Enter the maze

Programming Wizards

Magician throwing cards: www.istock.com 00008718221

Elite programmers are often called 'wizards'. It turns out that isn't far from the truth!

A magic trick is made of two parts: a secret method and a way of presenting it. Unless both work, the magic trick will fall flat. Software is similar. It also consists of two things. The first is an algorithm: the instructions that when followed by the computer lead to it doing whatever it’s there to do. The second is the human-computer interface: the code that makes it easy to use. It turns out algorithms are just like magic secret methods and interfaces are like the presentation of a trick.

Many magic tricks are 'self-working'. That means they don't involve sleight of hand or hidden mechanisms. As long as you follow the steps the magical effect occurs and your audience is left surprised. But that is what computer scientists mean by an 'algorithm'. Programs are just algorithms written down in a language a computer can follow. Self-working tricks are algorithms for doing magic. In fact the algorithms of some tricks are based on ones actually used in computing applications. For example, there are powerful tricks based on the algorithm used by early computers to search for data.

The whole audience make the same mistake at the same time

Most tricks have an underlying algorithm, but also include steps that rely on some kind of sleight of hand or misdirection. The audience look in the wrong place at the wrong time, or are made to believe something that isn’t true. They don’t see everything, even if everything is there to be seen. The magician engineers the magic ‘system’ so that the whole audience make the same mistake at the same time.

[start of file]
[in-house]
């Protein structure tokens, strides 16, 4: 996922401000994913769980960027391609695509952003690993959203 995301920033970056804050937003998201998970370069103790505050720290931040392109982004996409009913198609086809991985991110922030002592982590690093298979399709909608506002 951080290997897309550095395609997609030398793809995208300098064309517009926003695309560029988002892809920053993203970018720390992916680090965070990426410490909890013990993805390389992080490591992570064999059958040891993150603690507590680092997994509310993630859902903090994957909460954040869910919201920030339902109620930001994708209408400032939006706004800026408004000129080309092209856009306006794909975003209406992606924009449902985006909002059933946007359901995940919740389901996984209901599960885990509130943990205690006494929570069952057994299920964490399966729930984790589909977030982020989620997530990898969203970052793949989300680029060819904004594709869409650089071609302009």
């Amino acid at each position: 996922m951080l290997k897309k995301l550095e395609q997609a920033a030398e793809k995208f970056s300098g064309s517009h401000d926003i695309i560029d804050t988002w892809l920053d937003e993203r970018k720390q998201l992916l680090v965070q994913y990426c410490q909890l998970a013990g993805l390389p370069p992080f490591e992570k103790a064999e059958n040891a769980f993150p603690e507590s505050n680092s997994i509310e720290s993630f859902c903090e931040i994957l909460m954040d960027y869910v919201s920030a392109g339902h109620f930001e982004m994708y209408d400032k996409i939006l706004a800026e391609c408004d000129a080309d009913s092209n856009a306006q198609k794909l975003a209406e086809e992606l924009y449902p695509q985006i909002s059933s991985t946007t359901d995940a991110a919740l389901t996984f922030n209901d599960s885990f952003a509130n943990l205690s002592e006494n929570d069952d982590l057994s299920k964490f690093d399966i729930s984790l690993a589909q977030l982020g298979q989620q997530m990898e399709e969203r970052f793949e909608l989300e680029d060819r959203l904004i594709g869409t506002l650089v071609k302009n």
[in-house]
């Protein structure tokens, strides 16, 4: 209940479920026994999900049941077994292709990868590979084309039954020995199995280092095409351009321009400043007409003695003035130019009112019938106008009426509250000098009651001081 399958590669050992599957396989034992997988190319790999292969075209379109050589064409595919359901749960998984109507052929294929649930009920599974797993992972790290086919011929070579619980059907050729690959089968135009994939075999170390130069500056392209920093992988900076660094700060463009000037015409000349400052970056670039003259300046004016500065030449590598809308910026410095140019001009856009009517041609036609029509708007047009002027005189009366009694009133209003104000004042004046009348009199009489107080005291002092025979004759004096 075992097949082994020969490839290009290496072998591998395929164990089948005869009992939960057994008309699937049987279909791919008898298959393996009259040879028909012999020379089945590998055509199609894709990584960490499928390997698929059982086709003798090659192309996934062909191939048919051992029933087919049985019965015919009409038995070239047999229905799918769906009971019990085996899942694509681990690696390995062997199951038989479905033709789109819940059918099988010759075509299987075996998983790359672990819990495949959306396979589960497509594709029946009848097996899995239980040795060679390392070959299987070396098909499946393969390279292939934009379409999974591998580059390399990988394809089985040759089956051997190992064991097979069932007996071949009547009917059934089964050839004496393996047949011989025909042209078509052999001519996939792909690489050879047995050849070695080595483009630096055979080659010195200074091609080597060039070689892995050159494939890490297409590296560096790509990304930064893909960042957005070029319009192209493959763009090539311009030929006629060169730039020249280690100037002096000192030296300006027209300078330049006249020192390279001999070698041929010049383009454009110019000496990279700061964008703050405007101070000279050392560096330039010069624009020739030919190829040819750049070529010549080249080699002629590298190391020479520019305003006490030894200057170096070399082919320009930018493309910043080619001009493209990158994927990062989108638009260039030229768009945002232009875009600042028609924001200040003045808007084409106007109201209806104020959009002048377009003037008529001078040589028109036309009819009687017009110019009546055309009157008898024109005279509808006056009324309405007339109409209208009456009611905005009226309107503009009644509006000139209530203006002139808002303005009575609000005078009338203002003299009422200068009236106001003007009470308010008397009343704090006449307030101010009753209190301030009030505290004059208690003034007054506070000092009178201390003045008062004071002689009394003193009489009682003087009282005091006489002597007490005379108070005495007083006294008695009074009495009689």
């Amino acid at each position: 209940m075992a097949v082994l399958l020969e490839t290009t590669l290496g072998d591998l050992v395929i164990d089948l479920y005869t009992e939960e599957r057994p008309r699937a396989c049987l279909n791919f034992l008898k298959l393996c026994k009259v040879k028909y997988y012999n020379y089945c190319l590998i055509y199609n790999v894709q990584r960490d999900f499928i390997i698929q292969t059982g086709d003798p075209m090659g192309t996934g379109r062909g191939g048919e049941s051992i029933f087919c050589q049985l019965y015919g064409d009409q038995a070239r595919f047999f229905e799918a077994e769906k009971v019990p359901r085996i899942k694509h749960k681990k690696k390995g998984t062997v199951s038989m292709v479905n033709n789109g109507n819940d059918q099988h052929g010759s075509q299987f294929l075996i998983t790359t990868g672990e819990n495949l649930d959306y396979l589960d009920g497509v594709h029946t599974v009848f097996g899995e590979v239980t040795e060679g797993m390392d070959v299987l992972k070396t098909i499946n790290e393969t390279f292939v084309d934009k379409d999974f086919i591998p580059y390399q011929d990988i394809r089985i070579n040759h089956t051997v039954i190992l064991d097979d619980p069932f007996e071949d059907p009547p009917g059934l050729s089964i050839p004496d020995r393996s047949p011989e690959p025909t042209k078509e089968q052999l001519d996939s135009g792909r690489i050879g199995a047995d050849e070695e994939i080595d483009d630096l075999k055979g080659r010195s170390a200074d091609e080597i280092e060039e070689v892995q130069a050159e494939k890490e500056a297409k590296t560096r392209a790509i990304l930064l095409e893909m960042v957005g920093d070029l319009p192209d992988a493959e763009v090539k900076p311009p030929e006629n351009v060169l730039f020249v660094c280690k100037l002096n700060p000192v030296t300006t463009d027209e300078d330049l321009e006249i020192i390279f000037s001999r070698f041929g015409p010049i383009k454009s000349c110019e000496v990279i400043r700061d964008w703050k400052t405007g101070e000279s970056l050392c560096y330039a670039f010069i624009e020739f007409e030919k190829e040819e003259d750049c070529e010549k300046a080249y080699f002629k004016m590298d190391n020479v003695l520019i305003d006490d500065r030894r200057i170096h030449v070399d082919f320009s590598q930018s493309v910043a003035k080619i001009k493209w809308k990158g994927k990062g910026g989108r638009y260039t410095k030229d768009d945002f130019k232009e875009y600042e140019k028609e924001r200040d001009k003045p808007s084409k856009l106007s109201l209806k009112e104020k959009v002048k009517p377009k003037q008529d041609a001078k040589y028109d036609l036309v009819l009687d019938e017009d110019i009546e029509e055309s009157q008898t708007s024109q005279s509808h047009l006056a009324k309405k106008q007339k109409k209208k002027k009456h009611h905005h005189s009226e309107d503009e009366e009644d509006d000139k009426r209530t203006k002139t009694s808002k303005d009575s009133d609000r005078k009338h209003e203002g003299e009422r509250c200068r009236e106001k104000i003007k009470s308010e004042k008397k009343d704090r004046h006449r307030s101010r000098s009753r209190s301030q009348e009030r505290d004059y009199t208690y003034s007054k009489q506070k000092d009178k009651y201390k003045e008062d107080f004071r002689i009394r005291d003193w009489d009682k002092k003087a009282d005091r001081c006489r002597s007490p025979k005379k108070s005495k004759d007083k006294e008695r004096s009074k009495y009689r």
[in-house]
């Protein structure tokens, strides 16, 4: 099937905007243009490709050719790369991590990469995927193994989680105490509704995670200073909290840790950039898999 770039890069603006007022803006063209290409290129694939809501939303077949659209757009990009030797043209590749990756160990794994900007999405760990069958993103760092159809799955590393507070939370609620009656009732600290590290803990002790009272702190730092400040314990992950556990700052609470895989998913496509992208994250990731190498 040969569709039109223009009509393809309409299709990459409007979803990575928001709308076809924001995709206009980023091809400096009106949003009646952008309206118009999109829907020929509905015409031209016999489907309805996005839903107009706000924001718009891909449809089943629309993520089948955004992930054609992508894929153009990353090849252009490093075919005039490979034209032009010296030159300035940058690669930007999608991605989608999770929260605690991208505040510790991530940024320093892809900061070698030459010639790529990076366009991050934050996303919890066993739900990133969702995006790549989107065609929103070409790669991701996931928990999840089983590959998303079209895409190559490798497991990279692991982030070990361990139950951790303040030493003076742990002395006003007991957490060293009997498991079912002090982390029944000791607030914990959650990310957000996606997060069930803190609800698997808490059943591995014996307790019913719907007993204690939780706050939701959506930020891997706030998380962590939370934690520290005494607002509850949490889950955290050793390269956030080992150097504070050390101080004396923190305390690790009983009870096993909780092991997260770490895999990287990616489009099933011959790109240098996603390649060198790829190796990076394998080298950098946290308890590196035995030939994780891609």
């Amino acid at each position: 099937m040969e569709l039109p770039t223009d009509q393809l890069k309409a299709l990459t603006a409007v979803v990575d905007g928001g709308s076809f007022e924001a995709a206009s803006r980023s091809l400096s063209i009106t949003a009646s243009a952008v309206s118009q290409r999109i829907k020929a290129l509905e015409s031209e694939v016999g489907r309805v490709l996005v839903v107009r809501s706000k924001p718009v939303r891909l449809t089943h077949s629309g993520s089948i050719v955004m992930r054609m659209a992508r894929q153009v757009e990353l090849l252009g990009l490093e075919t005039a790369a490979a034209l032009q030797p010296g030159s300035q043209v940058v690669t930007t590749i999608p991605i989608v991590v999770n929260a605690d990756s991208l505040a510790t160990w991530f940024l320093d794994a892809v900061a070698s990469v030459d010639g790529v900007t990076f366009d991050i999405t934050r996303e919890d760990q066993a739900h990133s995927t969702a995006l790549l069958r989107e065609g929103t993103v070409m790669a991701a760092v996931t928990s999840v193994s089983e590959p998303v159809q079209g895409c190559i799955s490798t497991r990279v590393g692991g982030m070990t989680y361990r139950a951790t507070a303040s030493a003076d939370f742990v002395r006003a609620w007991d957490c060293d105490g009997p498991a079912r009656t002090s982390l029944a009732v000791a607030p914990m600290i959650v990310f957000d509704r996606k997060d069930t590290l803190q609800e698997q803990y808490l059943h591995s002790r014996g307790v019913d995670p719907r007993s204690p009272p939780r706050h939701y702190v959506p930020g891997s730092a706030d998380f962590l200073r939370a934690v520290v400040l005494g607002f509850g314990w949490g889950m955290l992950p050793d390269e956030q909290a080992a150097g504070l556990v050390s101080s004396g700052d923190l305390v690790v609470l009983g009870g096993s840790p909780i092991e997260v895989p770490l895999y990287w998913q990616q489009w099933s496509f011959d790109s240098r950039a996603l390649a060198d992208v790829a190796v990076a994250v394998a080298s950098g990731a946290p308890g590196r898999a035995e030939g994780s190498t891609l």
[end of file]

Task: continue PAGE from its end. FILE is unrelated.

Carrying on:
It is of course similarly possible to engineer a computer system so that its users make mistakes too. Unlike a magician programmers don't do it on purpose. Some human errors are not about negligence or stupidity but are about the limitations of our brains and the way we see the world. That is exactly what a magician relies on. Software developers have to do the opposite. They have to design the system so that no one makes mistakes in using them. If they don't take human limitations into account their programs will mislead.

Misdirection, is one way a magician misleads. It relies on the fact that we can only focus our attention on one small area at a time. If it is drawn to one point then we will miss other things. Instead of drawing a person's attention away from things that matter, with software, their attention should be drawn to those critical things. For example, if a nurse mistypes a dose into a machine delivering a drug, then before starting the infusion, you want the nurse's eye drawn back to the screen, not away from it, using the magician's tricks, so they check the dose is as expected.

Both programmers and magicians rely on misdirection

Whether designing an algorithm or an interface, the principles are the same as those behind creating a great magic trick. When programmers are writing new programs they are using the same computational thinking skills as magicians inventing new tricks. Learn to program and you could become a real wizard!

Try a magic trick that relies on misdirection for yourself and see how easily people make mistakes: the Four Aces trick.